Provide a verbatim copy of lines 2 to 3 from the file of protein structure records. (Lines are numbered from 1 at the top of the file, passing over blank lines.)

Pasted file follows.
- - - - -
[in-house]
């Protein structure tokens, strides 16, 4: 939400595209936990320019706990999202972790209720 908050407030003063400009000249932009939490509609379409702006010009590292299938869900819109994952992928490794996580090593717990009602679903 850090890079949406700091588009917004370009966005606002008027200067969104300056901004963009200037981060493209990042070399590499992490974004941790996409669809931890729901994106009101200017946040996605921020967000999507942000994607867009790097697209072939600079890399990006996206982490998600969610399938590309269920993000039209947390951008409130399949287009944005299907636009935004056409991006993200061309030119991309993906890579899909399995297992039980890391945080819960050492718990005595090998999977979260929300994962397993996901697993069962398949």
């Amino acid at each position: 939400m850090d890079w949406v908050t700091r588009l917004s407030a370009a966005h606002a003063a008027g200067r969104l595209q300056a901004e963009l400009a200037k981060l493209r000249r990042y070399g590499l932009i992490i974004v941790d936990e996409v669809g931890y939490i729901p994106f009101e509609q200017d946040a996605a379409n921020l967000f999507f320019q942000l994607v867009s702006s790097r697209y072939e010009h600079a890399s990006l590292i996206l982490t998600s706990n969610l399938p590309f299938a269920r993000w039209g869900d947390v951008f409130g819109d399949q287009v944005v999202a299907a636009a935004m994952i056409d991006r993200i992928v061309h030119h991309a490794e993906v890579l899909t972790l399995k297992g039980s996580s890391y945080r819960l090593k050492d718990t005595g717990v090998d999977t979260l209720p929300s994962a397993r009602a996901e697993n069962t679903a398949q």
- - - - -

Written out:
């Protein structure tokens, strides 16, 4: 939400595209936990320019706990999202972790209720 908050407030003063400009000249932009939490509609379409702006010009590292299938869900819109994952992928490794996580090593717990009602679903 850090890079949406700091588009917004370009966005606002008027200067969104300056901004963009200037981060493209990042070399590499992490974004941790996409669809931890729901994106009101200017946040996605921020967000999507942000994607867009790097697209072939600079890399990006996206982490998600969610399938590309269920993000039209947390951008409130399949287009944005299907636009935004056409991006993200061309030119991309993906890579899909399995297992039980890391945080819960050492718990005595090998999977979260929300994962397993996901697993069962398949």
């Amino acid at each position: 939400m850090d890079w949406v908050t700091r588009l917004s407030a370009a966005h606002a003063a008027g200067r969104l595209q300056a901004e963009l400009a200037k981060l493209r000249r990042y070399g590499l932009i992490i974004v941790d936990e996409v669809g931890y939490i729901p994106f009101e509609q200017d946040a996605a379409n921020l967000f999507f320019q942000l994607v867009s702006s790097r697209y072939e010009h600079a890399s990006l590292i996206l982490t998600s706990n969610l399938p590309f299938a269920r993000w039209g869900d947390v951008f409130g819109d399949q287009v944005v999202a299907a636009a935004m994952i056409d991006r993200i992928v061309h030119h991309a490794e993906v890579l899909t972790l399995k297992g039980s996580s890391y945080r819960l090593k050492d718990t005595g717990v090998d999977t979260l209720p929300s994962a397993r009602a996901e697993n069962t679903a398949q």